In their rush to bash the Commission, did anyone bother to mention that the Commission was genuinely worried about the health of the mule deer population? Did anyone bother to mention that the junior hunt quota actually increased? What about the fact that the proposed 2011 quota recommendation was about 12% higher than 2010 quotas while the deer population was about flat (1.8% increase by NDOW statistics with a published +/-  factor of 20%).

The quota as set puts the quota about where it was a few years ago when the deer population was at a level estimated by NDOW to be similar to the current population, with similar buck to doe ratios.

The essence of the Wildlife Commission meeting is that finally some Wildlife Commissions had the audacity to stand up to NDOW. These Commissioners proved that NDOW’s science is flawed and that they have been managing deer for the money, something that HUNTER’S ALERT stated decades ago. Of course, Commissioners McBeath, Cavin and Wallace did not show any leadership in this matter.

 

 

Findings of the Mule Deer Restoration Committee of the Nevada Board of Wildlife Commissioners

Passed unanimously on 18 November 2010

Nevada’s Failing Mule Deer Population

 

Preface:

Nevada statutes mandate that the Board of Wildlife Commissioners establish policies and adopt regulations necessary to the preservation, protection, management, and restoration of deer in Nevada. 

The Mule Deer Restoration Committee has reviewed at length the relevant scientific documentation on mule deer populations in Nevada and the west, including all publications it could find produced by the Nevada Department of Wildlife.  The committee has reviewed at length all input on mule deer management provided by CABMWs to the Wildlife Commission and this committee, and has included the input in these findings where appropriate.  After much consideration this Committee is presenting the following recommendations based on the best science available.  If followed, these recommendations will go far in restoring the deer population and the range to prime conditions throughout the State of Nevada.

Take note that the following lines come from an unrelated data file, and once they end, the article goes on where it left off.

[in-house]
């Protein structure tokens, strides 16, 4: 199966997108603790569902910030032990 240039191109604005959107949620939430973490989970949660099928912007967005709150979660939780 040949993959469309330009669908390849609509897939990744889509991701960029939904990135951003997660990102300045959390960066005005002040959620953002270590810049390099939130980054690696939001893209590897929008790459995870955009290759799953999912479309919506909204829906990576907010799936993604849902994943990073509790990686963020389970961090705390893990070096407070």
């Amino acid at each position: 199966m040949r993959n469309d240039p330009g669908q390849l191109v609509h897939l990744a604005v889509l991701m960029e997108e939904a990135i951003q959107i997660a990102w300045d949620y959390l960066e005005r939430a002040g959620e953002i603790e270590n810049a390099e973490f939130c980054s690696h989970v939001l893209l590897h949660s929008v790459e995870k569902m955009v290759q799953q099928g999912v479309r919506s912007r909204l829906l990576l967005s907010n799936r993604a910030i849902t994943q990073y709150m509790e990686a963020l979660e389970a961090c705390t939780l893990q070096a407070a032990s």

Wednesday, 01 March 2006 00:00

Editorial 2006 Spring

If there is any hope at all for Nevada sportsmen, it is the November election and the 2007 legislative session. The mess sportsmen have been handed by the last two governors and their appointments to the Wildlife Commission can be overcome. To achieve this, it will take sportsmen to get involved. This will not require any of your money, only a few minutes of your time.

 

In order to make the necessary changes, we need to elect a governor who is a hunter. The last year sportsmen in Nevada had a governor who hunted was in 1979. In reality, hunters have been neglected for over 25 years! Unlike our current governor, Jim Gibbons will not lie to the sportsmen. He wants our deer brought back, again unlike our current governor, Kenny Guinn who has done nothing about this for eight years.

Wednesday, 06 June 2007 00:00

Fire 2007

From Wildhorse Ranch Fax Sheet, August 5, 2007: The deer, elk and antelope appear to be in good shape. If the Bruneau Valley had been well grazed, the fire would not have spread up the river valley from Mink Ranch to Marge Prunty’s. Game and Fish must be held accountable for their riparian bullshit. Game and Fish should have watched 200 head of Ellison Ranch sheep burn to death.

Recently this group circulated a petition to the governor to maintain their two Commission members on the Wildlife Commission. These two members were on Larry’s NBU Board prior to being appointed commissioners. No wonder he strongly favors keeping his commissioners in place and is criticizing anyone else who suggests any new members. Talk about a hypocrisy. It is also no wonder that he has made such a dramatic effort to keep his clones in place. They attend his meetings and react to what he says.

This group says that they have donated so much to NDOW that they DESERVE a say in how NDOW is managed and to appoint anyone else would be criminal! WOW!  They are really a few self-centered individuals who only believe in themselves and only listen to themselves. They think that they are the only ones who should have a say on wildlife issues in the state and consistently brag about how many dollars they have given to the state and that “entitles” Larry and his group to control wildlife in the state. Nothing could be further from the truth.